Rule 1 in Airline Business: Planes only generate revenue when they are in the air! (so squeeze more flights out of them!!)

Another question, would you suggest buying second hand planes in the beginning or leasing as many new aircraft as possible? As I may reset and try to get some Dash 8’s and CRJ’s. Also any particulary good routes that I should try with these aircraft?

Oh and any recommendation of the CRJ model, I was thinking the CRJ ER and some Dash 8 - 100 or 200’s

Well I personally think it is better to lease aircrafts … if you lease 5 Dash or 5 CRJ its a good start because the hub benefits the more planes and flights you have … I would go for the Dash8-400A or the CRJ-700 or -900 since they are very economical… the ER and LR versions you can use if you really need the extra range since these planes burn more fuel …

So I restarted my airline, and leased 5 CRJ 700’s, 1 Dash8 - 400A and 2 LET410’s. I offer several destinations across Europe, most being short haul but a couple of long haul. I use the LET’s as feeders to my hub, they fly to the Northern UK cities and back. However, I noticed some destinations are getting more bookings than others even though I’m offering really cheap ticket prices, much less than my competition. These ticket prices mean that I only make a small amount of profit per flight if the plane is full (1 - 2k). Is this because my competition offer more flights to these destinations than me? As all the destinations I fly to have a demand of 7 or 8 so I thought that filling 78 seats couldn’t be too hard.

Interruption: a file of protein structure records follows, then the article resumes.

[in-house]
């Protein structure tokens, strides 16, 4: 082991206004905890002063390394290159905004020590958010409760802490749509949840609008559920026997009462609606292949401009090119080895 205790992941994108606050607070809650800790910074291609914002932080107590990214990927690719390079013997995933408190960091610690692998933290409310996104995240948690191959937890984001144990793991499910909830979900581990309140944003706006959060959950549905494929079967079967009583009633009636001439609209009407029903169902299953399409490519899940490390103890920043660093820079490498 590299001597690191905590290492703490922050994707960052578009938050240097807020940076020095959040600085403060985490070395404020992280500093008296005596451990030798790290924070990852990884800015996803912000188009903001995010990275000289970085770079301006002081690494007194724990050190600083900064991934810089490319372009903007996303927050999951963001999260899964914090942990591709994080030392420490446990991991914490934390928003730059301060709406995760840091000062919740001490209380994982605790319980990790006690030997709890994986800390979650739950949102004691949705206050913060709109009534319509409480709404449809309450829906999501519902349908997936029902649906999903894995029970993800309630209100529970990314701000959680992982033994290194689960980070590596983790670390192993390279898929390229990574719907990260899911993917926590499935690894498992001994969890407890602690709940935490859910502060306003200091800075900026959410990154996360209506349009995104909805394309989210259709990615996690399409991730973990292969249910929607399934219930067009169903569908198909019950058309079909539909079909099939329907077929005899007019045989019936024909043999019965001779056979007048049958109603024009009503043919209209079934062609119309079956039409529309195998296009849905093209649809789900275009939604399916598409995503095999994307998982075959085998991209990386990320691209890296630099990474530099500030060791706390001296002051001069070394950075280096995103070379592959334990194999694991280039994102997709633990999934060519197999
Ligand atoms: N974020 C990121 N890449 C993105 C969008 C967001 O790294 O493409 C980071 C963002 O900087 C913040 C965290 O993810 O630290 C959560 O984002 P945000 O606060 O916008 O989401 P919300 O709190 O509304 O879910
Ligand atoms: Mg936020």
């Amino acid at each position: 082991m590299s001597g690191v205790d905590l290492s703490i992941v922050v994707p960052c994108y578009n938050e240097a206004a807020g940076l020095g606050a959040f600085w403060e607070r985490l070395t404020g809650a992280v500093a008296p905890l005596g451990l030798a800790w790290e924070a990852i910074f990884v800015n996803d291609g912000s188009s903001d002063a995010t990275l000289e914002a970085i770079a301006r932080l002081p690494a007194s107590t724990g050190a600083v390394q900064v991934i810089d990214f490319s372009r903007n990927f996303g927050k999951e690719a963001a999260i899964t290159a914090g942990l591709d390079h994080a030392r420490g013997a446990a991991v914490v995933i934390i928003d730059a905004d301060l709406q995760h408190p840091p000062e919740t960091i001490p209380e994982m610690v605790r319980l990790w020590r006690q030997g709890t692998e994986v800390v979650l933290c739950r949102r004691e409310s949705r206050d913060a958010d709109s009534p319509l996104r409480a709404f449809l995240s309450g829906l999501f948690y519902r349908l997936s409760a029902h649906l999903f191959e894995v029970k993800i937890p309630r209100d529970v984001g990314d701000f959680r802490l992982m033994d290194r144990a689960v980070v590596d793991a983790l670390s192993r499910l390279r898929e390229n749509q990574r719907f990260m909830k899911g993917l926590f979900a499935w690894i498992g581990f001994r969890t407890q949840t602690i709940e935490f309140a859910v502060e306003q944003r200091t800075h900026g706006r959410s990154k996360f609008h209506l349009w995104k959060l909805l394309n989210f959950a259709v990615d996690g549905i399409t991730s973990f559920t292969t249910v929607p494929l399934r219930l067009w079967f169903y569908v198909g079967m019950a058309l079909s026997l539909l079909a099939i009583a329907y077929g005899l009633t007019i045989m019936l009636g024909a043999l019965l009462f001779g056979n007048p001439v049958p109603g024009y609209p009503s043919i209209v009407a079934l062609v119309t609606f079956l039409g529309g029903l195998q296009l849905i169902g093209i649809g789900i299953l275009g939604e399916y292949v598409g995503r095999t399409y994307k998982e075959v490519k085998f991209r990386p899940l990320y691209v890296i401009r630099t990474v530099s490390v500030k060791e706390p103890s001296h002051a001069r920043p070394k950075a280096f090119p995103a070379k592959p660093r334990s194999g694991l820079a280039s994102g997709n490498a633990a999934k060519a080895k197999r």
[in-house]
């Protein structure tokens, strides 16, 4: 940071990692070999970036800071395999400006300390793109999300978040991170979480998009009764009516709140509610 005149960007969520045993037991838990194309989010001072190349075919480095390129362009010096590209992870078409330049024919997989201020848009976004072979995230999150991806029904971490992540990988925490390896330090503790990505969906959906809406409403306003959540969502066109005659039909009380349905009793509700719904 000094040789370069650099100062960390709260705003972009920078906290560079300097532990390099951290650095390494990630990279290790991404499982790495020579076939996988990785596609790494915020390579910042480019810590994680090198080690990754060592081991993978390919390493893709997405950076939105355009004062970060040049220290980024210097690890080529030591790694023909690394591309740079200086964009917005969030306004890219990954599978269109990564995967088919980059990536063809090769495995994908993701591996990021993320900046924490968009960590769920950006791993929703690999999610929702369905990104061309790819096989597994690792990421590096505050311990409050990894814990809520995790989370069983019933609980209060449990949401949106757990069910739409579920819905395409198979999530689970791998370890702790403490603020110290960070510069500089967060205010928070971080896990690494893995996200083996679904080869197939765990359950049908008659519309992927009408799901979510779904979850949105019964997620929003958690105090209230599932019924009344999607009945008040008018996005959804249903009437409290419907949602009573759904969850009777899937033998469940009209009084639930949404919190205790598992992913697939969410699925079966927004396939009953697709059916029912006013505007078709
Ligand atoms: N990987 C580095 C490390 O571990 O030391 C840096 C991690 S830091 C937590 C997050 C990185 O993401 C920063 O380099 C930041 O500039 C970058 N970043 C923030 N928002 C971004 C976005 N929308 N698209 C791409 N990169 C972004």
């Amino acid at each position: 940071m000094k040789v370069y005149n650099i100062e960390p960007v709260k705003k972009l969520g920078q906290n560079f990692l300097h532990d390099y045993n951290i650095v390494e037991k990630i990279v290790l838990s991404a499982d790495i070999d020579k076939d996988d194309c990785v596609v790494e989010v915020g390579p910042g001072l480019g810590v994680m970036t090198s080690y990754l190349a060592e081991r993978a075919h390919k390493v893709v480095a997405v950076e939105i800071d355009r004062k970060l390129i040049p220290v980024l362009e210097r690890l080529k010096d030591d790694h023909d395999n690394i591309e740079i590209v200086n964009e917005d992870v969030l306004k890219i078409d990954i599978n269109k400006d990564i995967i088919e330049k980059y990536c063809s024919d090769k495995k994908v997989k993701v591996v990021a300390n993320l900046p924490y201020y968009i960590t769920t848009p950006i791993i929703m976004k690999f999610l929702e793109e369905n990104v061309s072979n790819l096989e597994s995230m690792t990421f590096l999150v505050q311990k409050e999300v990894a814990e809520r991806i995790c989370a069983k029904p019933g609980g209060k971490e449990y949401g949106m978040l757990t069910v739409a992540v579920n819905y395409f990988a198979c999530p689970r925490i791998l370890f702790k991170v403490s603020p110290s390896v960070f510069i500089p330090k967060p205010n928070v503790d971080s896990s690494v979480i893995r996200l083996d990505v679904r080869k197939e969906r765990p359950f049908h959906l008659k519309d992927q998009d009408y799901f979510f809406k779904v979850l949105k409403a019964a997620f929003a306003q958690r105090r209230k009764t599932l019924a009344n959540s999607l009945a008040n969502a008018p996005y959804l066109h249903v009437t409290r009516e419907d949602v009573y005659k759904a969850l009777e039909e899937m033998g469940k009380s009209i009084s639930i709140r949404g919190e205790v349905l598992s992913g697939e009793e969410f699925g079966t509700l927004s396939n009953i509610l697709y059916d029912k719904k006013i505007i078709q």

I would personally adjust the Price to be at or just below the lowest competetor. Otherwise you leave Profit behind. Only if you can not fill up your plane think about adjusting the Price… Do you have created and implemented service profiles for your routes? Your Passengers need service and i am sure a lot of your competetors have service offers on their flight. That can result in getting less Passengers. The Demand of an Airport is not important not important … have a good Look on your flight rating an the Flight details and the ORS system… in the ORS the higher your flight is listed the more likely you will get Passengers …

On most of my routes I am rated above all of my competition yet their flights are still fully booked? I have just tweaked my on board service settings slightly to bring ratings up on the other routes. It now costs me $10.40 for every passenger rather than $5.10. Hopefully this will bring passenger numbers up, then I can think about increasing my prices slightly once I see the majority of my flights filling up. Do the seat types have a major effect on the rating/paseenger numbers? I upgraded a couple of my aircraft from the standard ones to the economy ones, which reduces capacity but improves quality.

You need to get some interline partners. When I first started, some routes were at maybe 50% capacity. When I started interlining, now those routes are at 100% capacity. You can see how good a route does because it tells you how many are connecting pax from interline partners.

another word of advice that would be greatly appreciated is to not go too low in price when you have competition. Im on Pearls, and I have a competitor who is slashing me crazy. I was the only airline on many routes with 100% load factor, and he came in added flights and left the default price. Now I am making 45% less money on flights because I had to drop my prices drastically to match him and fly full.

I am now charging just less than my closest competitors, in some cases more as I have to to maintain the service and still make a profit. However my planes are just simply not filling up and it’s really frustrating. I have applied for interlining with some of the airlines who fly into LGW and some of my destinations but none have accepted yet. So I’ll just have to keep making a loss for the moment.

I think people perhaps confuse things they actually have to do with things they feel they ought to do. You don’t have to maintain a particular service - you may want to, and it may be that given income from follow-on flights you come out ahead by keeping up theoretically loss-making routes, but:

  • as a small airline you can’t afford to incur the losses right now;